The challenges facing young people in Direct Provision accessing 3rd level education

Christine O'Mahony

Starting 3rd level education is challenging enough for the average student. Sorting out accommodation, transport, tuition fees, books and clothes is not so easy, especially in Ireland where tuition fees are the 2nd highest in Europe

Rent is expensive due to landlords who are known to exploit students, particularly in the Dublin area.

However, for students and their parents living in the direct provision system, everyday is testing with little access to resources and supports.

The College View spoke to Reuben Hambakachere, the Integration Project Officer of Cultúr Migrants Centre, located in Navan, Co Meath, who covered the challenges faced by students in direct provision, especially in Mosney, known as the biggest direct provision centre in Ireland.

Hambakachere told The College View, that the biggest challenge students face is the high fees, “they simply cannot afford it”, students in direct provision must pay international fees, which can range between €7,000 to €30,000.

Hambakachere also revealed that students have no access to resources and that the SUSI grant, which would help students with the cost of their tuition fees, is not available to everyone, “you need at least three years in the Irish Education System, not many students living in direct provision have been here that long”.

The Irish Times recently published an article about a Maynooth University student living in direct provision, who is being made to pay international fees. Helena Cala dreams to be a lab technician, but her parents do not have the right to work.

She revealed that she is very stressed and has resorted to setting up a Go Fund Me, in the hopes that others will help her pay for her 1st year tuition fees. Link:

Another challenge Hambakachere touched on was the language barriers, not only for students, but for parents who would like to assist their children through the CAO process or to help them with their assignments and paperwork.

Most direct provision centres are located in remote areas, which is a challenge in itself. In Mosney, in particular, there is no bus from the centre to Dublin. This leaves students with no other option but to walk to the nearest bus stop or to spend money on a taxi.

Hambakachere said a big challenge is when families are dispersed or sent to another direct provision centre. If a student is studying in DCU, but their family is sent to a direct provision centre in Galway, students are left with no choice but to give up their education as they simply cannot afford alternative accommodation.

“They get €38.80 a week, trying to afford rent elsewhere is out of the question,” Hambakachere concluded.

At Monday’s Meath County Council meeting, Cllr Ronan Moore (Social Democrats) and Cllr Mike Bray (Fianna Fáil) brought forward a joint motion on direct provision. Moore and Bray revealed that they both sit on the Comhairle na nÓg (Councils for the youth) stirring committee and listened to the problems faced by residents in the Mosney direct provision centre.

Many residents, especially those who are students, found it difficult to access anything via the internet, due to the problems with the WIFI. With semester one underway and assignments piling up, this is a huge challenge for students in direct provision.

Moore said that “residents cannot afford to pay for the internet, IPAS should fund free WIFI in the village, the same way that other villages have free WIFI zones”.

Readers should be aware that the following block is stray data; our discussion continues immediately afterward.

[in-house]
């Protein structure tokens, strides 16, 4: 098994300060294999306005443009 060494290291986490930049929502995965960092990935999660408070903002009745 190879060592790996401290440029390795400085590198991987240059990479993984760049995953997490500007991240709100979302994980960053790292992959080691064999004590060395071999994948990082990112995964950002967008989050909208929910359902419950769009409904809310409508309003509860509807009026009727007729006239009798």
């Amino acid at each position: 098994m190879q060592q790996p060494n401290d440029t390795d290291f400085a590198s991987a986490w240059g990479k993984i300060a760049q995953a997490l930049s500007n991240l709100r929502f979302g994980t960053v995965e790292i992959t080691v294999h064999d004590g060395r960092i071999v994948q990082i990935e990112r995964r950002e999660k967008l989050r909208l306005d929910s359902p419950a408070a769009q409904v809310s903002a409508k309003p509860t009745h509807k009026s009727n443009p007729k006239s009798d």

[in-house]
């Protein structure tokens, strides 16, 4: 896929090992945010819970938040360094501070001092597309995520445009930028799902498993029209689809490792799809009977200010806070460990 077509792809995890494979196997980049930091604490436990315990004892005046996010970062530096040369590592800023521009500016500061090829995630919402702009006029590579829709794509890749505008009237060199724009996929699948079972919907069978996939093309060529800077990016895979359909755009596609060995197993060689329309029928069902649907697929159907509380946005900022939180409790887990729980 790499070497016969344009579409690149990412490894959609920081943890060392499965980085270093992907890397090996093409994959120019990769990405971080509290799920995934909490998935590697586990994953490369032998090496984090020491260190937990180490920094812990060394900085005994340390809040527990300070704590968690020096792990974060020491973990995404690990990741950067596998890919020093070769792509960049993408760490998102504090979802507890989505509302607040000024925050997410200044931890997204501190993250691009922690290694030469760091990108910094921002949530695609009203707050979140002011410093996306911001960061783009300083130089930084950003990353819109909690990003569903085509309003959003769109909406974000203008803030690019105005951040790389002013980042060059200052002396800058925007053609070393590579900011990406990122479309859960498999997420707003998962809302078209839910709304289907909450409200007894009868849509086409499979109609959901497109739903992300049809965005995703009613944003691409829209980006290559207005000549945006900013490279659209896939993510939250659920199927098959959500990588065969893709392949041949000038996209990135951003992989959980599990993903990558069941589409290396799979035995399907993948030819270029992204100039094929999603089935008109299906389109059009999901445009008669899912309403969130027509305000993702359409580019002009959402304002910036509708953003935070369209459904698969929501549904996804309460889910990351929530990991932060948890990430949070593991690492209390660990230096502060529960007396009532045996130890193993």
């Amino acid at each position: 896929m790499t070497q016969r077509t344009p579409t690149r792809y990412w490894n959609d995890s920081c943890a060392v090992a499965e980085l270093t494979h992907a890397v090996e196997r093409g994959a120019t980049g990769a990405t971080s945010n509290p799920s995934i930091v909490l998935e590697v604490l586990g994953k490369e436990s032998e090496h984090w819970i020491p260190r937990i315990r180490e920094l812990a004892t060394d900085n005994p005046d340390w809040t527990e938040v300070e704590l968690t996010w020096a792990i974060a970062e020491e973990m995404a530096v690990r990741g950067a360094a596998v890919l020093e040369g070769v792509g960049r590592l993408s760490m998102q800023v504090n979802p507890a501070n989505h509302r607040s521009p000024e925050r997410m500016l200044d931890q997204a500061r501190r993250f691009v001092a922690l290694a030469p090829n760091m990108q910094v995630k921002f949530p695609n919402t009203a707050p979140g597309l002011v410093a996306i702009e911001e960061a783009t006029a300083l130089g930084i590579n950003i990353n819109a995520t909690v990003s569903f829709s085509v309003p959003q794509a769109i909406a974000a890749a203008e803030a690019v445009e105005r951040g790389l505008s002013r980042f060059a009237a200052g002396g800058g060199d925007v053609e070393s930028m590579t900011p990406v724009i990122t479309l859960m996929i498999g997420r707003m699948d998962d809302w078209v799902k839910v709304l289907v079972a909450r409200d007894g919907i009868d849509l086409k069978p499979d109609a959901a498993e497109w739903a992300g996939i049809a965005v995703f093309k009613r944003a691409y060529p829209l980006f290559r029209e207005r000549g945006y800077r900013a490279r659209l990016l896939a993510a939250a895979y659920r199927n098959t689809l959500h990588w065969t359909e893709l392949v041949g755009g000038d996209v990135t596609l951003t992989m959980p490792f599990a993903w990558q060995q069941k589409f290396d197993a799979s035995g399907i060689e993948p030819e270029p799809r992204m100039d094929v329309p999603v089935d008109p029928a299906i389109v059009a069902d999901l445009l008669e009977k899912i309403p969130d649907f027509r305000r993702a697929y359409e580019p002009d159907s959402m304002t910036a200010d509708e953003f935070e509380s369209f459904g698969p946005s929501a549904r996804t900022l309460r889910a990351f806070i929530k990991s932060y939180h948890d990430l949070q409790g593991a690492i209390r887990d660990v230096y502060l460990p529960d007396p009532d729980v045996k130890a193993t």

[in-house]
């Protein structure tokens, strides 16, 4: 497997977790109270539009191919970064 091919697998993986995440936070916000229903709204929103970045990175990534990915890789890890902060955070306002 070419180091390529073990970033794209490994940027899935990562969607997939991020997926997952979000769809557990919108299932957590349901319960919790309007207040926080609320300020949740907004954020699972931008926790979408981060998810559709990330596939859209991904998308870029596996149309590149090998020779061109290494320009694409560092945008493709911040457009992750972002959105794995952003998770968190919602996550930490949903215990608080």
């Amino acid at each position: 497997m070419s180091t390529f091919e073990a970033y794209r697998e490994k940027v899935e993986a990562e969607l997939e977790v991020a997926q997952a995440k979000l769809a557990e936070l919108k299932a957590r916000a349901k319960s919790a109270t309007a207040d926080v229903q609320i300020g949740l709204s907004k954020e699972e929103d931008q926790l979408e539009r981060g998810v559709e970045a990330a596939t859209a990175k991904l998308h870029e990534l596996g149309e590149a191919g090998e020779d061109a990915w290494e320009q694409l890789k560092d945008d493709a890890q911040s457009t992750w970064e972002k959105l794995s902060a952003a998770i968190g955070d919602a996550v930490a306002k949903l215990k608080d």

The motion received unanimous support, with many councillors in disbelief that WIFI access is limited, especially from an “educational perspective”, as Cllr Nick Killian (Ind) put it.

Cllr Aisling O’Neill (Sinn Féin) brought up an important point, that WIFI is important for “adults in order to take part in online courses, especially language courses”.

A further challenge is the right to work. Many Irish students can balance study and work, to earn more money so they can afford rent, food, clothes and fund their social life. Unfortunately, for many in direct provision, this is not an option.

Many in direct provision feel isolated, this worsened during the Covid-19 pandemic. The Network for Migration Matters wrote in their report that “most students love campus life and have spent every free minute on campus”.

The refugee identity which is one of exclusion and uncertainty has been replaced or at least complemented by a student identity which is positive and restores self-esteem.

If anything, colleges provide students in direct provision with a social life, one that they may lack in their centre.

However, living so long in isolation, may make it difficult for an individual to approach people and make new friends.

The College View spoke with a student in direct provision who is studying science at IT Sligo. They asked The College View to remain anonymous.

Student X said “the main difficulty is the fees, I have to pay €9000, while ordinary students only have to pay €3000”.

“Luckily, I now have the right to work, I got my papers two months ago… making friends and integrating into the college was easy enough,” they said.

Student X revealed that they do not live close to the college and have to rely on public transport. They disclosed that they had to move to another direct provision centre and is now sharing a room with two other people.

We asked Student X if the college provided any supports for them as a student in direct provision, “no, I am treated like every other student,” Student X replied.

Student X also made it known that they have suffered through some financial difficulties trying to pay for their food, drinks, books, public transport and social life, after they paid for their tuition fees.

Christine O’Mahony 

Image Credit: Wikipedia